This shows that many parents did not have the access to the resources in raising a child. Although their welfare system was up and running, it still did not effectively take its citizens out of poverty. This atmosphere is needed for a cosmopolitan atmosphere; the range of the wealthy and the poor create a variety of people on the streets, accepting all of course. Social classes came from both extremes, In the terms of police force, many were not up to authority standards. Controlling any kind of unacceptable behavior was unheard up, and in result, it caused an even more tolerate reaction among its citizens.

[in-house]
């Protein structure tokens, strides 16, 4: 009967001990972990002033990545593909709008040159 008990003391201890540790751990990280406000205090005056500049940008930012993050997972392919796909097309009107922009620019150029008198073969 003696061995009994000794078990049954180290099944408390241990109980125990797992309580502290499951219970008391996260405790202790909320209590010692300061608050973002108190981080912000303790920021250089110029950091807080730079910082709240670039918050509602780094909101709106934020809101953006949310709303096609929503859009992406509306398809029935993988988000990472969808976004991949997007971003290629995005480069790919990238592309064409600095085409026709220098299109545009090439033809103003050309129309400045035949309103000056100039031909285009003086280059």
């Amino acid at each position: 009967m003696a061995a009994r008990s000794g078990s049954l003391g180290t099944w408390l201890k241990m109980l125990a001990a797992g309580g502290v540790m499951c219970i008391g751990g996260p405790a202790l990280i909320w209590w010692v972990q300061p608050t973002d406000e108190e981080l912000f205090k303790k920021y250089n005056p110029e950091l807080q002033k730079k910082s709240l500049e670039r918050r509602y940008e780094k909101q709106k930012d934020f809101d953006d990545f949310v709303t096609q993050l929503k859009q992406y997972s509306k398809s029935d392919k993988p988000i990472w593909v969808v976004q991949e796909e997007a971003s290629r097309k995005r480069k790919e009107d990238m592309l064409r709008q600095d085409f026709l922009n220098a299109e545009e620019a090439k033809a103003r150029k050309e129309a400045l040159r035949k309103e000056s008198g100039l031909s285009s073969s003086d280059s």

This domino affect allowed cosmopolitanism to thrive. There were very few limitations implemented on those who did not fit the social norm of this time period. A writer named Sidonie-Gabrielle Colette, went against the grain in her writings as well as her life style. “One aspect of Colette’s life is how modern it sounds to today’s reader. She ate sushi at the turn of the century, had a facelift in the 1920s, hired an acupuncturist, kept her wild hair permed her whole life, rejected religion, flouted most of society’s rules – and ate with such relish and so little guilt that she ended up weighing 180 pounds.